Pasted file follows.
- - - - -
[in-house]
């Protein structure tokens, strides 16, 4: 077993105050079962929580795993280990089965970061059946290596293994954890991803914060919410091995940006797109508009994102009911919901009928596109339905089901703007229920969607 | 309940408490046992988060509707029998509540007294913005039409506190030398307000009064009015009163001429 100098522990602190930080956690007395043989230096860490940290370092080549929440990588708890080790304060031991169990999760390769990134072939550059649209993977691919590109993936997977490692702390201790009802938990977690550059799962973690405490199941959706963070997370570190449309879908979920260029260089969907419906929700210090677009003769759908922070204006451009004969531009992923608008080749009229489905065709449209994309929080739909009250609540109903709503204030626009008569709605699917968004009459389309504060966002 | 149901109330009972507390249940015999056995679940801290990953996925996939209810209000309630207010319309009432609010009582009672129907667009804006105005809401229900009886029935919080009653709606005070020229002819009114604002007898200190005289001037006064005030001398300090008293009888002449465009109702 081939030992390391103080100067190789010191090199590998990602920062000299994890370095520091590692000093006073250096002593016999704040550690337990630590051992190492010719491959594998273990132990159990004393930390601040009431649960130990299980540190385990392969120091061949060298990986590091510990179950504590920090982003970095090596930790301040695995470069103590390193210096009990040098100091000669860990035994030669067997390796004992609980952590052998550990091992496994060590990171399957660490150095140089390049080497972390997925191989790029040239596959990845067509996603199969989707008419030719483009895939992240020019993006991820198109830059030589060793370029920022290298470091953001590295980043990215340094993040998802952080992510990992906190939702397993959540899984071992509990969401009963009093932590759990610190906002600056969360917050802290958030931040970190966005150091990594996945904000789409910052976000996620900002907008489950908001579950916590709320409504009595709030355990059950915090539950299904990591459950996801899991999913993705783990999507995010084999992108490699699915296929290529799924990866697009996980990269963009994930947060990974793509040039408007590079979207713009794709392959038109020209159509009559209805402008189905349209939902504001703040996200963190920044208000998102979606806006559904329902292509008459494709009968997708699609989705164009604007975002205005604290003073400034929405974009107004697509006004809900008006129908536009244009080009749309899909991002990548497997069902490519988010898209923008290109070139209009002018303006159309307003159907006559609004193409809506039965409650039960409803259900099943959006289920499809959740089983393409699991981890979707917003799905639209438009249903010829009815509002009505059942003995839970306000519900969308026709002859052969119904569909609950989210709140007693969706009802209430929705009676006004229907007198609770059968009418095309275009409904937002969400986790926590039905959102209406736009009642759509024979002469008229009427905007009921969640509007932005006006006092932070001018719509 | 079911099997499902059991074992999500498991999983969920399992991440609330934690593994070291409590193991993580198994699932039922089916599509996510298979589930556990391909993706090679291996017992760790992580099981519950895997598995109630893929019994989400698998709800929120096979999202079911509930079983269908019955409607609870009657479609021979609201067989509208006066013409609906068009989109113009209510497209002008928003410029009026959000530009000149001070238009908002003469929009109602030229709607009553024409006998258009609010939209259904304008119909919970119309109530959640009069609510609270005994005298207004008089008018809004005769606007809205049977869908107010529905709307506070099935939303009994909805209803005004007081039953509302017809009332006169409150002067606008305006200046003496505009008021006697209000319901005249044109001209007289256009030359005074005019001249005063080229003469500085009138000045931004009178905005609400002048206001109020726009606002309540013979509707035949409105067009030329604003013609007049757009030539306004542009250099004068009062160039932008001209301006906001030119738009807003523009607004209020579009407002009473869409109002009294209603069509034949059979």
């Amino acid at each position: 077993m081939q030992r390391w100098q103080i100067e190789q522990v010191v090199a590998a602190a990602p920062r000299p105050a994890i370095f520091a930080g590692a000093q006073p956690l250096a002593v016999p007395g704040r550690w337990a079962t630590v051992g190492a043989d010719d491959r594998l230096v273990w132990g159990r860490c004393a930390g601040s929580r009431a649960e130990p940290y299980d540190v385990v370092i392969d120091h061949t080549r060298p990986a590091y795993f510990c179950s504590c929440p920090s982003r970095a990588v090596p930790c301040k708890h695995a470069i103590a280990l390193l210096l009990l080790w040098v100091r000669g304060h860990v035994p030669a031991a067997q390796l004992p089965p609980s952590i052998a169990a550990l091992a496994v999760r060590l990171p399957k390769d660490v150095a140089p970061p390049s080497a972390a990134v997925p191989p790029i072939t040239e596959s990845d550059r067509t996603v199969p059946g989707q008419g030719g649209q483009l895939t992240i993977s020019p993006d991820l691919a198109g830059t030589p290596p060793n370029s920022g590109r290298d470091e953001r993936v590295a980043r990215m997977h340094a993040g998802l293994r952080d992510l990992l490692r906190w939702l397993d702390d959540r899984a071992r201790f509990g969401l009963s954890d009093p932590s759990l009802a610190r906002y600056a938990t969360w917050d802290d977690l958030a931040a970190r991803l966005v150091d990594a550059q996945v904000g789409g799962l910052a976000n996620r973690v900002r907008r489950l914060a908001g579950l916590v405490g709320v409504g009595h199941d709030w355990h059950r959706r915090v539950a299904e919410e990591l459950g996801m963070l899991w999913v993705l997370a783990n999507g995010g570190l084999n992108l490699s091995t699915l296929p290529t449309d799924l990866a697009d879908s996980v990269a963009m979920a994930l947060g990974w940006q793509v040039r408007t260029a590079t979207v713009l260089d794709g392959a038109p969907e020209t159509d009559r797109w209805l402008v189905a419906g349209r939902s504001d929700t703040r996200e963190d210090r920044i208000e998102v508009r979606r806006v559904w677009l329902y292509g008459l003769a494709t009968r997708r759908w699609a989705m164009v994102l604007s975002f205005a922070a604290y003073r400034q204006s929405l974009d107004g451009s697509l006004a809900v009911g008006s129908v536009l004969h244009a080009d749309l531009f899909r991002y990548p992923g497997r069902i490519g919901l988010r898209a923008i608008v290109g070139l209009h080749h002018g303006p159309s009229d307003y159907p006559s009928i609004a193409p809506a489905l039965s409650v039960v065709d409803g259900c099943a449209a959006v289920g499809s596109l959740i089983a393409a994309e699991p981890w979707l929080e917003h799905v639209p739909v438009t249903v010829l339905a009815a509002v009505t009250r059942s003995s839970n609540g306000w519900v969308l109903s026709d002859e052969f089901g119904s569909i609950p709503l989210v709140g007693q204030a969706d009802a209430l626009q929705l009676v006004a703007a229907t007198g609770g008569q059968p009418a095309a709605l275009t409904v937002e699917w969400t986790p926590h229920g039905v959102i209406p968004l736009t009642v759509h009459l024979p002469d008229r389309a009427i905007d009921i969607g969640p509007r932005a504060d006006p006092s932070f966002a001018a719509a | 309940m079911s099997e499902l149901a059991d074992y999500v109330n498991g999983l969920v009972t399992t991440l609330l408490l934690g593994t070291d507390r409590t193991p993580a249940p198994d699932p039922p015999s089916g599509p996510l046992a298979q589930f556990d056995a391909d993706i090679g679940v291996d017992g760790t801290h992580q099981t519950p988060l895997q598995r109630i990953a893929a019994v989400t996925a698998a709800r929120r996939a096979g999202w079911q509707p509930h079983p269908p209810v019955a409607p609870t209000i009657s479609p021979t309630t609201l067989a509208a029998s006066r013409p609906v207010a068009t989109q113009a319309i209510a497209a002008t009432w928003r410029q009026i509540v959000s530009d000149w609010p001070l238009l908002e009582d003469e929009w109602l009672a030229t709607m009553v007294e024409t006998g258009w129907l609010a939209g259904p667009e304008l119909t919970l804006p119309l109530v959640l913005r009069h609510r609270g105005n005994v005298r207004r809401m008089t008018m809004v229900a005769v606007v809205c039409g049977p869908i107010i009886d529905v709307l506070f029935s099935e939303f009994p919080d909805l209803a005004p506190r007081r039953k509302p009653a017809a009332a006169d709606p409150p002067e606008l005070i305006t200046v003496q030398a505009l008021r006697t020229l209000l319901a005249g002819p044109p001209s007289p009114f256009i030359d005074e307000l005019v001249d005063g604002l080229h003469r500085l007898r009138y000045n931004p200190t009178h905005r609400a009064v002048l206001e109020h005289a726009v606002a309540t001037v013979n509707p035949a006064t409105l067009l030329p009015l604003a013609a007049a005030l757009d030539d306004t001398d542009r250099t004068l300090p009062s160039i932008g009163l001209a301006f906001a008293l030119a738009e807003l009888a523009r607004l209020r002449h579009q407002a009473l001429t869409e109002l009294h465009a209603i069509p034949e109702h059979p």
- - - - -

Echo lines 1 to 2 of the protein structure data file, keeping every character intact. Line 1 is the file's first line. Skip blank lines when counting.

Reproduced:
[in-house]
């Protein structure tokens, strides 16, 4: 077993105050079962929580795993280990089965970061059946290596293994954890991803914060919410091995940006797109508009994102009911919901009928596109339905089901703007229920969607 | 309940408490046992988060509707029998509540007294913005039409506190030398307000009064009015009163001429 100098522990602190930080956690007395043989230096860490940290370092080549929440990588708890080790304060031991169990999760390769990134072939550059649209993977691919590109993936997977490692702390201790009802938990977690550059799962973690405490199941959706963070997370570190449309879908979920260029260089969907419906929700210090677009003769759908922070204006451009004969531009992923608008080749009229489905065709449209994309929080739909009250609540109903709503204030626009008569709605699917968004009459389309504060966002 | 149901109330009972507390249940015999056995679940801290990953996925996939209810209000309630207010319309009432609010009582009672129907667009804006105005809401229900009886029935919080009653709606005070020229002819009114604002007898200190005289001037006064005030001398300090008293009888002449465009109702 081939030992390391103080100067190789010191090199590998990602920062000299994890370095520091590692000093006073250096002593016999704040550690337990630590051992190492010719491959594998273990132990159990004393930390601040009431649960130990299980540190385990392969120091061949060298990986590091510990179950504590920090982003970095090596930790301040695995470069103590390193210096009990040098100091000669860990035994030669067997390796004992609980952590052998550990091992496994060590990171399957660490150095140089390049080497972390997925191989790029040239596959990845067509996603199969989707008419030719483009895939992240020019993006991820198109830059030589060793370029920022290298470091953001590295980043990215340094993040998802952080992510990992906190939702397993959540899984071992509990969401009963009093932590759990610190906002600056969360917050802290958030931040970190966005150091990594996945904000789409910052976000996620900002907008489950908001579950916590709320409504009595709030355990059950915090539950299904990591459950996801899991999913993705783990999507995010084999992108490699699915296929290529799924990866697009996980990269963009994930947060990974793509040039408007590079979207713009794709392959038109020209159509009559209805402008189905349209939902504001703040996200963190920044208000998102979606806006559904329902292509008459494709009968997708699609989705164009604007975002205005604290003073400034929405974009107004697509006004809900008006129908536009244009080009749309899909991002990548497997069902490519988010898209923008290109070139209009002018303006159309307003159907006559609004193409809506039965409650039960409803259900099943959006289920499809959740089983393409699991981890979707917003799905639209438009249903010829009815509002009505059942003995839970306000519900969308026709002859052969119904569909609950989210709140007693969706009802209430929705009676006004229907007198609770059968009418095309275009409904937002969400986790926590039905959102209406736009009642759509024979002469008229009427905007009921969640509007932005006006006092932070001018719509 | 079911099997499902059991074992999500498991999983969920399992991440609330934690593994070291409590193991993580198994699932039922089916599509996510298979589930556990391909993706090679291996017992760790992580099981519950895997598995109630893929019994989400698998709800929120096979999202079911509930079983269908019955409607609870009657479609021979609201067989509208006066013409609906068009989109113009209510497209002008928003410029009026959000530009000149001070238009908002003469929009109602030229709607009553024409006998258009609010939209259904304008119909919970119309109530959640009069609510609270005994005298207004008089008018809004005769606007809205049977869908107010529905709307506070099935939303009994909805209803005004007081039953509302017809009332006169409150002067606008305006200046003496505009008021006697209000319901005249044109001209007289256009030359005074005019001249005063080229003469500085009138000045931004009178905005609400002048206001109020726009606002309540013979509707035949409105067009030329604003013609007049757009030539306004542009250099004068009062160039932008001209301006906001030119738009807003523009607004209020579009407002009473869409109002009294209603069509034949059979």